As an example, consider a kiosk set up in a public location such as an airport. The kiosk is intended for people at the airport to get information about the location of various services available inside the airport terminal, such as, where a first aid station is located. Since an airport is likely to have travelers that speak many languages, the kiosk application must present directions in these many languages at the same time to be useful. The present invention could be applied to the system to present a screen that contains mixed language content in one screen, thus allowing one screen to contain directions for the same location in many languages at the same time. As a result of the present invention, the creator of the kiosk system can develop the screen in one language only and have it programmically rendered in any number of mixed content views thus saving time, money, disk storage space, etc. As defined herein programmatic means actions that are initiated by a computer program. There is no requirement for the user to set any preference or take any action. For the present invention the user is not involved in the MT decision.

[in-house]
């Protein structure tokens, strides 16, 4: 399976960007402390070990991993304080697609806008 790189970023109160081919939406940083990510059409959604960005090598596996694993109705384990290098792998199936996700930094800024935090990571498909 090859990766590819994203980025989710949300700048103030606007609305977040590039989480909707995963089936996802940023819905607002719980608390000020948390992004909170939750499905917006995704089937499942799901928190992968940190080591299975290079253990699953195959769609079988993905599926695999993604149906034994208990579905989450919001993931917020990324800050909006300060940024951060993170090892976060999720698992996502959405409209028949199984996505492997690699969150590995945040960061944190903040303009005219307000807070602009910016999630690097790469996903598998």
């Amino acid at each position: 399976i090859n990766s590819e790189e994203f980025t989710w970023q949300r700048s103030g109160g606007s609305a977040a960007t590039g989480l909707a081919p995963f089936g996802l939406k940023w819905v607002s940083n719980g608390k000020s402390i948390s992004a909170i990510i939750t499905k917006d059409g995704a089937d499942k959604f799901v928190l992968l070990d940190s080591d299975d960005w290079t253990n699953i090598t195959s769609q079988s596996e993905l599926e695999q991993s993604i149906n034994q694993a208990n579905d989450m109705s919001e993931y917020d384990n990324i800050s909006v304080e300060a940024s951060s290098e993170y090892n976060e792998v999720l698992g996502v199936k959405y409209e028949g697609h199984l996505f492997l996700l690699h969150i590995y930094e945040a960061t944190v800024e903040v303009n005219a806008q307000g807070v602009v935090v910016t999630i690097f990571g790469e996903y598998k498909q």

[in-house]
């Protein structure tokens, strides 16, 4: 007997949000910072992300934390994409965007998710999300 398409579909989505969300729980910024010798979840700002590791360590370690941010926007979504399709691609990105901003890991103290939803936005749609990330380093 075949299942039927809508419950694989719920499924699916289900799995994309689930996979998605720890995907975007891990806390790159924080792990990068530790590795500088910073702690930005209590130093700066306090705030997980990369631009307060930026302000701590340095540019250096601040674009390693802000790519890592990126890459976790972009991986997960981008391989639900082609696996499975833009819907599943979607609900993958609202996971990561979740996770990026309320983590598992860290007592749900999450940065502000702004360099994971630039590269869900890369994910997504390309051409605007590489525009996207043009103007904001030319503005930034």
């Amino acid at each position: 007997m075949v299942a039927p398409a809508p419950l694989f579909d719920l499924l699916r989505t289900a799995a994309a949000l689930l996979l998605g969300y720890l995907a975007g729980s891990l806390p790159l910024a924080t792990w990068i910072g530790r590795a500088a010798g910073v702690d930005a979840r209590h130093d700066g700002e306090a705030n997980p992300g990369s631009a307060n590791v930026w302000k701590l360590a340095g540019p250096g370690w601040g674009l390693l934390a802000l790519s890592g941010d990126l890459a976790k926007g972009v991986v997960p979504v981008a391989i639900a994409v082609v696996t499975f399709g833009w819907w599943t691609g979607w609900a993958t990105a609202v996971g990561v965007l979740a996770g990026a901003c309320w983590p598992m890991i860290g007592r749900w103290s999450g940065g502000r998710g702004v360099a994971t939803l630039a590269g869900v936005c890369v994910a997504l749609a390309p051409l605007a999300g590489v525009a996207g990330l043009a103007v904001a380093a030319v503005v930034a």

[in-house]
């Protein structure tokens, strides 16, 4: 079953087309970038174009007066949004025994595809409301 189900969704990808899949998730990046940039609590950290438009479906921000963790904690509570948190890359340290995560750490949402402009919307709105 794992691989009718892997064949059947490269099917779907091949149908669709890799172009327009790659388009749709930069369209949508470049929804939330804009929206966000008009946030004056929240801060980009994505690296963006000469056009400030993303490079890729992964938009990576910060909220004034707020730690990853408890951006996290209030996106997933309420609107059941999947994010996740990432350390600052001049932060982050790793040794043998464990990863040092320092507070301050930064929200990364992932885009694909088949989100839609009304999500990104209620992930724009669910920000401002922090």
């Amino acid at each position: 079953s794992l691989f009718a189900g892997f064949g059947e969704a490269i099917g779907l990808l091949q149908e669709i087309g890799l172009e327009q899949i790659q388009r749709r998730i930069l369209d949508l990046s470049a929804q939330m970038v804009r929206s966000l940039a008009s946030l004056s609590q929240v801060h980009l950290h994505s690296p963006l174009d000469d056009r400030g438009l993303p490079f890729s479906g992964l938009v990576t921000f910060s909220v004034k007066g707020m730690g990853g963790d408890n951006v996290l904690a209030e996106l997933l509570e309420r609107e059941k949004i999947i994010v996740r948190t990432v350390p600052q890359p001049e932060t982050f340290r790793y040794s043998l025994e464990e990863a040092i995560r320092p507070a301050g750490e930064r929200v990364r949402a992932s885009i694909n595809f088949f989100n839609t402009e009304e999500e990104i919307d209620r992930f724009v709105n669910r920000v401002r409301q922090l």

The initial screen for this kiosk would contain international icons (i.e. pictures) indicating the various items it is capable of providing directions for. For this example, there are icons for restrooms, first aid, telephones, and police. These icons by definition are language neutral and understood by speakers of a number of native languages. The user would select the icon for which directions are desired (for example, first aid). The application was developed to display directions in four languages (i.e. French, Spanish, German and Italian). The user would be presented with an interface that contains four sets of directions equally spaced on the screen. Each set of directions would be in a different language but identifying the same location. As a result of the present invention, the author of the directions would only have to create the directions in one language. If the author speaks English, the directions could be created in English only, even though English is not one of the languages presented by the kiosk.
An application flow to implement the above scenario could be as follows:
A kiosk could be comprised of a Server 200 and a Browser 202 (the Server 200 and Browser 202 could be located on the same machine or on separate interconnected machines. The server could include a Kiosk Application 204 and a storage device 206. An MT System 208 could be co-located with the Server 200 or with a separate interconnected machine.